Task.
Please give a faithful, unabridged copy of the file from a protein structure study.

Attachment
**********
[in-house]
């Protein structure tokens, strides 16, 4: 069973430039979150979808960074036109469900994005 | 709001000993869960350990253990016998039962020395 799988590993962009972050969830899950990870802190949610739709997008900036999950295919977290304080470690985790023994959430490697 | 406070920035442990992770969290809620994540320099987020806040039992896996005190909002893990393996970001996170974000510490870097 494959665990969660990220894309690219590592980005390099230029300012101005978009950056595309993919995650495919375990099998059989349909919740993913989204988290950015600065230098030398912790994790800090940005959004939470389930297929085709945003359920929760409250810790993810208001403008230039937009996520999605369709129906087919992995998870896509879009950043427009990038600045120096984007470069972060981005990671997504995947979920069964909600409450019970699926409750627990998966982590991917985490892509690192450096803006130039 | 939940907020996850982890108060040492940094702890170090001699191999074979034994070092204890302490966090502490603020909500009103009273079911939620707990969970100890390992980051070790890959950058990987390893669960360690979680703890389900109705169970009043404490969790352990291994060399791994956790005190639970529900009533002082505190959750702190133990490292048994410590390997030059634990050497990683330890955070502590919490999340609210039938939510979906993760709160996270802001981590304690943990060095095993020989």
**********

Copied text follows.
[in-house]
């Protein structure tokens, strides 16, 4: 069973430039979150979808960074036109469900994005 | 709001000993869960350990253990016998039962020395 799988590993962009972050969830899950990870802190949610739709997008900036999950295919977290304080470690985790023994959430490697 | 406070920035442990992770969290809620994540320099987020806040039992896996005190909002893990393996970001996170974000510490870097 494959665990969660990220894309690219590592980005390099230029300012101005978009950056595309993919995650495919375990099998059989349909919740993913989204988290950015600065230098030398912790994790800090940005959004939470389930297929085709945003359920929760409250810790993810208001403008230039937009996520999605369709129906087919992995998870896509879009950043427009990038600045120096984007470069972060981005990671997504995947979920069964909600409450019970699926409750627990998966982590991917985490892509690192450096803006130039 | 939940907020996850982890108060040492940094702890170090001699191999074979034994070092204890302490966090502490603020909500009103009273079911939620707990969970100890390992980051070790890959950058990987390893669960360690979680703890389900109705169970009043404490969790352990291994060399791994956790005190639970529900009533002082505190959750702190133990490292048994410590390997030059634990050497990683330890955070502590919490999340609210039938939510979906993760709160996270802001981590304690943990060095095993020989």